What is inflation? Rate falls to 2.3%, lowest in almost three years

Easing tobacco and food price rises also contributed to the lower inflation rate (PA Archive)
Easing tobacco and food price rises also contributed to the lower inflation rate (PA Archive)

Inflation in the UK has fallen to its lowest level in almost three years, with falling gas and electricity prices as the main drivers.

Prices rose 2.3 per cent in the month to April, down from 3.2 per cent in March, according to official figures.

However, inflation still remains higher than the Bank of England's target of two per cent and was slightly higher than expert predictions.

The lower price cap kicked in last month, causing a sharp inflation fall.

Energy prices were 27 per cent lower in April compared to 12 months earlier, while gas prices alone were down 38 per cent.

Easing tobacco and food price rises also contributed to the lower inflation rate.

However, mobile phone bills and rent costs continued to rise.

Prime Minister Rishi Sunak said the figures marked a "major moment for the economy, with inflation back to normal".

“Brighter days are ahead, but only if we stick to the plan to improve economic security and opportunity for everyone," he added.

However, Labour's shadow chancellor Rachel Reeves said now was "not the time for Conservative ministers to be popping champagne corks and taking a victory lap".

But what is inflation, and what does it mean for wages and mortgages?

What is inflation?

Inflation measures the rate at which the prices of goods and services increase. It can occur when prices rise due to production cost increases, such as raw materials and wages.

For example, if a bottle of milk costs £1 and that rises by 5p compared with a year earlier, then milk inflation is five per cent.

A surge in demand for products and services can cause inflation because consumers are willing to pay more for them.

What causes inflation?

Various factors can drive up prices or inflation in an economy. Inflation results from increased production costs or demand for products and services.

In the short term, high inflation can be due to people having a lot of surplus cash, or accessing a lot of credit and wanting to spend.

Despite consumers receiving little to no benefit from inflation, investors can profit if they hold assets in affected markets. For example, those who have invested in energy companies might see a rise in their stock values if energy prices rise.

How is inflation calculated?

Inflation is calculated by measuring changes in the cost of living, and the official method used is the CPI. It is worked out by measuring the price of a basket of goods and services we use every day. This basket includes everything from eggs to e-books and is regularly updated.

It is determined by the annual Family Expenditure Survey, a voluntary survey of about 6,000 people conducted by the ONS. It helps to determine the percentage of people’s incomes spent on different things.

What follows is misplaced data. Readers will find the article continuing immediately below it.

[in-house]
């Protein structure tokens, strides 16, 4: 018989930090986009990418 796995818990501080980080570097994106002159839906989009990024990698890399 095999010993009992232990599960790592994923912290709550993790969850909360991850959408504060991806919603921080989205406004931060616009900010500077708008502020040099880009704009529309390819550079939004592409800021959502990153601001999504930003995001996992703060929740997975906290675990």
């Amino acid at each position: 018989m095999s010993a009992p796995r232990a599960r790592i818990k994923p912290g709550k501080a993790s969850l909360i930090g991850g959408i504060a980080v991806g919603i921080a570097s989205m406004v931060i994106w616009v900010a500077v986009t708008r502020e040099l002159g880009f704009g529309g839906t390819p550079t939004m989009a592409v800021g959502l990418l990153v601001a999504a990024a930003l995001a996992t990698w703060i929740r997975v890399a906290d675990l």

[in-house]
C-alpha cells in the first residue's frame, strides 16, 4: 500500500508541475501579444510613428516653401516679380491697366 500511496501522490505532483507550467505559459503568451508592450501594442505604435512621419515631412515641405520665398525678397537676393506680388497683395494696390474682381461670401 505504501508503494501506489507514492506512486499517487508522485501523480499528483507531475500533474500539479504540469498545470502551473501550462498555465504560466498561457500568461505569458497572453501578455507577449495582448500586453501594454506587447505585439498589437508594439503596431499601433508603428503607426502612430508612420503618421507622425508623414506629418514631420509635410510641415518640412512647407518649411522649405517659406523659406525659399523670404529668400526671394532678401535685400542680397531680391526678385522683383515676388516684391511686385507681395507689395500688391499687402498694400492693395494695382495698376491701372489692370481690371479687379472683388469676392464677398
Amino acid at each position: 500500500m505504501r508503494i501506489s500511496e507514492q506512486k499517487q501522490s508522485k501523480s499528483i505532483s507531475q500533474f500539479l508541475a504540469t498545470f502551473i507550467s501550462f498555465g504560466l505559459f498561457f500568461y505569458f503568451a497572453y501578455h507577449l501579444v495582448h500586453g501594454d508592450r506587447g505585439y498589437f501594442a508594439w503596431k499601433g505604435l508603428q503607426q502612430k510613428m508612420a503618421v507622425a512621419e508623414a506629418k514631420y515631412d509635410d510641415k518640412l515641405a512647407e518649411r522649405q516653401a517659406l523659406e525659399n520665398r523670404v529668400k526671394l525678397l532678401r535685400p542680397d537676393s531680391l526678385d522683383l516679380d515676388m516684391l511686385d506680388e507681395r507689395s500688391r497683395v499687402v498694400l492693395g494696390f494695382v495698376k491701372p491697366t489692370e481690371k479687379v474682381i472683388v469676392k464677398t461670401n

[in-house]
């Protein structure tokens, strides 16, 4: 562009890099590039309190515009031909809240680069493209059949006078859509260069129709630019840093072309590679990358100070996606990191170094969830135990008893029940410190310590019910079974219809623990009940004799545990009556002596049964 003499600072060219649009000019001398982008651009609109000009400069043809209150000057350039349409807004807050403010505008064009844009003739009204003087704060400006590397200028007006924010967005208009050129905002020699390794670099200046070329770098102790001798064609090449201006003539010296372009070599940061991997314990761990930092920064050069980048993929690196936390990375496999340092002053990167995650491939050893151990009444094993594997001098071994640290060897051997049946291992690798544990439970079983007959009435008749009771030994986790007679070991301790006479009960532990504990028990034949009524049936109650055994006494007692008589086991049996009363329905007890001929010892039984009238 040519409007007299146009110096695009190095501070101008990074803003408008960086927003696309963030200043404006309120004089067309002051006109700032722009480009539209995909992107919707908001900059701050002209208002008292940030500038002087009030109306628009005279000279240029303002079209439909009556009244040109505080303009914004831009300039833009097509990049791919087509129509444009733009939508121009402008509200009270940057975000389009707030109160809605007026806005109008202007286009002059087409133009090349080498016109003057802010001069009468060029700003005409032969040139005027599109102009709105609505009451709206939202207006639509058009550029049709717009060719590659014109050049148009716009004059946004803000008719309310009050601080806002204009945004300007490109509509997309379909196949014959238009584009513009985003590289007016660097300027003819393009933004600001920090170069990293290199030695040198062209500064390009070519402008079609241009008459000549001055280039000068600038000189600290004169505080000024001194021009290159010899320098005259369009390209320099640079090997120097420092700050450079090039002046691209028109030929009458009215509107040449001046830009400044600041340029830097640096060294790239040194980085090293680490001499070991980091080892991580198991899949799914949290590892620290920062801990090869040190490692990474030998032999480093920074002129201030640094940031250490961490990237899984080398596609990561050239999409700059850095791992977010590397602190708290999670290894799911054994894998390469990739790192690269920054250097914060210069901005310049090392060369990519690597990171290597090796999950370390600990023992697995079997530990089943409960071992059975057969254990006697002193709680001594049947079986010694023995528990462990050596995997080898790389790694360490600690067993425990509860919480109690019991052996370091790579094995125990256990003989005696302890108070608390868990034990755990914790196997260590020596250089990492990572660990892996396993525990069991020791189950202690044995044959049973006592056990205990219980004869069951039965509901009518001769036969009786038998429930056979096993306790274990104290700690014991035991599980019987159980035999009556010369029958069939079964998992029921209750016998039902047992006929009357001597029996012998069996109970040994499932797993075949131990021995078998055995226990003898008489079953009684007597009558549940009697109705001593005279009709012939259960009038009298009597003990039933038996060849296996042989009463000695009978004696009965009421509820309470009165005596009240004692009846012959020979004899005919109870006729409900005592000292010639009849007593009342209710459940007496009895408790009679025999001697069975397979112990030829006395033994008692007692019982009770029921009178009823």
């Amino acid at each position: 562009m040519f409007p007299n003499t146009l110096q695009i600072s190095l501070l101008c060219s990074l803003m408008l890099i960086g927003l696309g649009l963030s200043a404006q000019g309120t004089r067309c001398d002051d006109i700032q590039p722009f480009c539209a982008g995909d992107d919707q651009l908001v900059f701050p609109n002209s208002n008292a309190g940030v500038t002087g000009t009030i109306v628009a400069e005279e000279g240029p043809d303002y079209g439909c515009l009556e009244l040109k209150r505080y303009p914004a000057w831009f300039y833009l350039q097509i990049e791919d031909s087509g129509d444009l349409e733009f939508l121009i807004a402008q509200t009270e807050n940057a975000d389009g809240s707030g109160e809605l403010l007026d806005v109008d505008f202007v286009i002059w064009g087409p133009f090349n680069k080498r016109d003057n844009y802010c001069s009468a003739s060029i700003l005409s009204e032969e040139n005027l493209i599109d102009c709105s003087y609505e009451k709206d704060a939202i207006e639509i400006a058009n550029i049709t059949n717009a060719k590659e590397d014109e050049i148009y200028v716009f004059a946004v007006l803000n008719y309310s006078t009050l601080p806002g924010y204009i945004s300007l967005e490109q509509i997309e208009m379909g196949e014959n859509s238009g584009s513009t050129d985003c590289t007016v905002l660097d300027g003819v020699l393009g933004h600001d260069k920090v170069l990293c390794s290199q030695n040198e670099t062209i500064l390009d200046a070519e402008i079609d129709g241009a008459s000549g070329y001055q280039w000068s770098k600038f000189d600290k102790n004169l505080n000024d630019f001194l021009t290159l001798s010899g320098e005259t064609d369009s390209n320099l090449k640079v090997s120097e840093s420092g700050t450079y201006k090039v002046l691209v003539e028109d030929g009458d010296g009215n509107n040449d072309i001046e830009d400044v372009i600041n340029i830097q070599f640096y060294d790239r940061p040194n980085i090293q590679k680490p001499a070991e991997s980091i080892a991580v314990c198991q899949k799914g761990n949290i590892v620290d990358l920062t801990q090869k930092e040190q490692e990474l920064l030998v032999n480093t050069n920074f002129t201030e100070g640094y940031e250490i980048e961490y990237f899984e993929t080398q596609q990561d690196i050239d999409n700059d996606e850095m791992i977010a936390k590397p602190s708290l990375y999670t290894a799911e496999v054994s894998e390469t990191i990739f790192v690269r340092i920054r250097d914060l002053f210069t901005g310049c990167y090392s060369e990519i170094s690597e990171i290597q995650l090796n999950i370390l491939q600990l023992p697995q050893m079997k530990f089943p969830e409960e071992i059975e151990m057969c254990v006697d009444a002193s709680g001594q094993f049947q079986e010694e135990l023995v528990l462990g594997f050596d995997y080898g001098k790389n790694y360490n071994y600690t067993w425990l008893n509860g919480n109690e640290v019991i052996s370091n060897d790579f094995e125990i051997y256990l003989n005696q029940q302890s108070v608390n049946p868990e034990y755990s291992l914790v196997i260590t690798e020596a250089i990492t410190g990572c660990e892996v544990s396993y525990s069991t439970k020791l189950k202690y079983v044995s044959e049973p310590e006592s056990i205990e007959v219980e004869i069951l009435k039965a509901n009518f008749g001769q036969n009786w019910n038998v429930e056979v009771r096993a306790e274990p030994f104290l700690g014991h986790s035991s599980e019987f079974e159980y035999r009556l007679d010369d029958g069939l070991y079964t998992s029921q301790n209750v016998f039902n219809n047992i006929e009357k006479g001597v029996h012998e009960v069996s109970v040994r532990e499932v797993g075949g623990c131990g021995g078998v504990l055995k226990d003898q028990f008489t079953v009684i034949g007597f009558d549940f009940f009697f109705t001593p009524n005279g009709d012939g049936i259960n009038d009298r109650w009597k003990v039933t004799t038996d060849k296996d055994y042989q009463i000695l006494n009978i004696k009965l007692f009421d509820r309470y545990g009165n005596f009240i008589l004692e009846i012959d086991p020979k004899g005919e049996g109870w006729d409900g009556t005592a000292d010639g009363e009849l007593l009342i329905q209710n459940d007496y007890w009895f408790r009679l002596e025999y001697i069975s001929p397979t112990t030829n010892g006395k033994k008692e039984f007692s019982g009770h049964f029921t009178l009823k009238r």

Once the survey results are in, the Government checks the prices of the 1,000 most common goods in the UK every month. The percentage changes in the price of individual goods and services are noted.

Percentage increases in price are then multiplied by the weighting the particular product category has been given, which shows how much it affects consumer budgets.

How does inflation work?

Inflation occurs when prices rise across the economy, decreasing the purchasing power of money. It refers to the broad price increases across a sector or industry and ultimately a country’s economy.

Inflation can become a destructive force in an economy if it is allowed to get out of hand and rise dramatically.

Unchecked inflation can topple a country’s economy, as it did in 2018 when Venezuela’s inflation rate hit more than 1,000,000 per cent a month. This caused the economy to collapse and forced countless citizens to flee the country.

What does inflation mean for mortgages?

Rising inflation will have an impact on homeowners but how much depends on the terms of their mortgage.

The Bank of England may increase interest rates to slow inflation when it rises.

As a result, when interest rates rise, mortgages can become more expensive, although this will depend on their type.

People with tracker mortgages, which track a base rate (usually the Bank of England’s), will see their interest rates rise a month after the Bank of England increases the base rate.

Meanwhile, people on fixed-rate mortgages won’t be affected immediately. These mortgages fix the interest rate homeowners pay for a certain period — usually two years or five.

Once a tracker or fixed mortgage ends, lenders can put borrowers on a standard variable rate mortgage. This means mortgage payments could change each month, depending on the rate.

What does inflation mean for wages?

When inflation rises — and wages don’t keep up — the real pay value is affected.

This means wages don’t stretch as far as they used to and employees have less purchasing power.